As I understand karma, and as Desiree Carlos describes it, karma acts on a good person doing good deeds throughout their life because they have a positive attitude towards life. A positive attitude towards life is far more likely to attract good things in one’s life.

However, there is no guarantee that a person doing good deeds will attract good karma. There will be bad moments and there will be bad and distressing events in the life of a person who is doing good deeds. But this is not bad karma. This is just bad luck or the natural course of life which includes unhappy and bad events.

Karma works over a long period but can also work on an individual basis

I think the key point is that karma normally works over a long period in a general sense rather than on a specific basis. However, it may work on a specific basis. For example, if you are living in the Philippines, in Manila, the capital, and a cat wanders across the road while you are in a tricycle or a jeepney and you stop and let the cat pass, you have done a good deed for another sentient being. That makes you feel good. It imbues you with a clear conscience and a feeling that you have contributed to animal welfare.

That feeling makes you feel happier. Your clear conscience makes you feel happier. If you feel happier you have a better life. That is positive karma on an individual event basis.

Conversely, if you run over the cat deliberately because you hate cats and you are in a bad mood, it will make you feel even worse. It will help to keep you in that bad mood and in an unhappy state of mind. It is probably fair to say that, in general, people who deliberately run over cats in Manila, Philippines, are going to be people who are unhappy and fed up. They might be angry and they want to harm or attack something because they feel attacked themselves by life’s vicissitudes. They might be in mental turmoil.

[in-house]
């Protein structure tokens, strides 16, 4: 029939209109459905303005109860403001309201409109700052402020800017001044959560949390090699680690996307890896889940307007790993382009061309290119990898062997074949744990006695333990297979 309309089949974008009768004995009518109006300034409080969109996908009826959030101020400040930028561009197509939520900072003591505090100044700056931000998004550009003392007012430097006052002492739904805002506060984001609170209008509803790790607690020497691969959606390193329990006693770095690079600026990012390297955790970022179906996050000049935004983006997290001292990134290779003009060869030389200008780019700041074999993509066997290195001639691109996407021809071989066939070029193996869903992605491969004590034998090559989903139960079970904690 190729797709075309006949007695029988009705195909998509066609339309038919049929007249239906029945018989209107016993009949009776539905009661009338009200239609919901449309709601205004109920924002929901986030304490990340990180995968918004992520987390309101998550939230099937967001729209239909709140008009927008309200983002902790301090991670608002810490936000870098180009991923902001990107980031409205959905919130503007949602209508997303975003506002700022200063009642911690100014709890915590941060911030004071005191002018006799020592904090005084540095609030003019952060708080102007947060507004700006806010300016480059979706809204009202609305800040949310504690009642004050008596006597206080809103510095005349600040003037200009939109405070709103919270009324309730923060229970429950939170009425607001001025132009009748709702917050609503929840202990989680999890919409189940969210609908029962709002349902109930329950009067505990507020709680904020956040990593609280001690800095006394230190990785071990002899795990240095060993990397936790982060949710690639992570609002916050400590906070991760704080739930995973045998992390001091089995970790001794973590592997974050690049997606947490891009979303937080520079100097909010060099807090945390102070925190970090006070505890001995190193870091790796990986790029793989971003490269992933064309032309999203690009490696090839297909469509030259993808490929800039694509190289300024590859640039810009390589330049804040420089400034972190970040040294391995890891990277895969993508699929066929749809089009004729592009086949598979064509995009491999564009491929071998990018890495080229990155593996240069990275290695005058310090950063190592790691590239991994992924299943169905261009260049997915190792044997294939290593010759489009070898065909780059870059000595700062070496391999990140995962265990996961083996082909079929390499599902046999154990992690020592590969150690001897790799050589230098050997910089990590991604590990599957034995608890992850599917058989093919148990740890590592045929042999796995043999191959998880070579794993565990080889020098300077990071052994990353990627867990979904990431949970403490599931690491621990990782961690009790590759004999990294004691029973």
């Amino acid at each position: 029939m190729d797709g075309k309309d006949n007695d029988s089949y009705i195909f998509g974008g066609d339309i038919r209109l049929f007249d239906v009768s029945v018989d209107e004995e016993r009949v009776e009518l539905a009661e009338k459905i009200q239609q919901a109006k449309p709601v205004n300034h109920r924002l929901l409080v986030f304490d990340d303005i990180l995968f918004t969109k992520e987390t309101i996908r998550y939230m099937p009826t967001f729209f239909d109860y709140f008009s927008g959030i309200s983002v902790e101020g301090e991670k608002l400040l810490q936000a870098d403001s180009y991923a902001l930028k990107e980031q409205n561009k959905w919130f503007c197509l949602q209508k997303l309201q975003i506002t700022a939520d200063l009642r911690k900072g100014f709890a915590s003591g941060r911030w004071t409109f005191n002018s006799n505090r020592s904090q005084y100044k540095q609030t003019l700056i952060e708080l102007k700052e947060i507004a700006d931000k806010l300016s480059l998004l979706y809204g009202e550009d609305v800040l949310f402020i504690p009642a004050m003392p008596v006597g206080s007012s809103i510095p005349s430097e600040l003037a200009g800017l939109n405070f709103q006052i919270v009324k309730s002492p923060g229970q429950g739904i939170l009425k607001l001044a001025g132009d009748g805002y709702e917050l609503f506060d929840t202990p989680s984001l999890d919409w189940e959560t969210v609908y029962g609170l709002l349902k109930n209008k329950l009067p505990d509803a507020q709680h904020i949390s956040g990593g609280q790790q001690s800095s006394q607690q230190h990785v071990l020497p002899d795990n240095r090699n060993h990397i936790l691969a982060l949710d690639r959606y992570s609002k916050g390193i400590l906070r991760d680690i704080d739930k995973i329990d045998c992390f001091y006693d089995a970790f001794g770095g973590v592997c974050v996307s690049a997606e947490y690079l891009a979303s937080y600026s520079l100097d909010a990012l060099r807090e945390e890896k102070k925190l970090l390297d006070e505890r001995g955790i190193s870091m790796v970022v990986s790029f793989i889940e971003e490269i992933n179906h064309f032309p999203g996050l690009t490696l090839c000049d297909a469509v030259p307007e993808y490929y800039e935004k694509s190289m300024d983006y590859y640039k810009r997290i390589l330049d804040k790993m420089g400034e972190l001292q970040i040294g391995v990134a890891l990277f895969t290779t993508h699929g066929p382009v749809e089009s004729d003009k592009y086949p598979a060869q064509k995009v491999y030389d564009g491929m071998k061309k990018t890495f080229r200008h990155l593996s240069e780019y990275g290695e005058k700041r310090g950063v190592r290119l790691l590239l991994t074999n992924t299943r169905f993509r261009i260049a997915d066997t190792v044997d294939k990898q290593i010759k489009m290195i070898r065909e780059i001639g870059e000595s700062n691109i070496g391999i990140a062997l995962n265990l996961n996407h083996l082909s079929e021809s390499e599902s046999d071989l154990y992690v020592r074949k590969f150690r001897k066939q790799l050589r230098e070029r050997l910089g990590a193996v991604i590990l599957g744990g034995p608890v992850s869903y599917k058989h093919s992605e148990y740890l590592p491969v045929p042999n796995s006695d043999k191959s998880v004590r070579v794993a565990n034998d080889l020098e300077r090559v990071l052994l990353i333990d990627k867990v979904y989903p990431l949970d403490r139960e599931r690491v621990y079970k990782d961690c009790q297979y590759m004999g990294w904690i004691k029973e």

Virtuous cycle

The argument is that they are constantly attracting bad karma. It is a negative cycle whereas good karma is a positive cycle of events. What I mean is if you do good and avoid that cat you feel better and if you feel better you want to do more positive things. This is a virtuous cycle. And the opposite happens as described. I believe that this is how good and bad karma works.


People who believe in rebirth and a second life, such as Buddhists, also believe that karma works in that second life. If you do good in your life you will have a good rebirth and a good second life. This does not, it seems to me, apply to the Philippines because Christianity is by far the most predominant religion at about 92% of the citizens and Buddhism as a minority religion with about 45,000 Buddhists in the Philippines. In which case, if a Filipino believes in good and bad karma, they believe that it will take effect in their current life either immediately or generally going forward.

I have focused on the Philippines and cats and dogs but of course karma applies anywhere under all circumstances.

P.S. Desiree Carlos writes excellent English which is impressive as it is her second language as I understand it.

There are some more articles on karma in relation to animals below – please scroll down.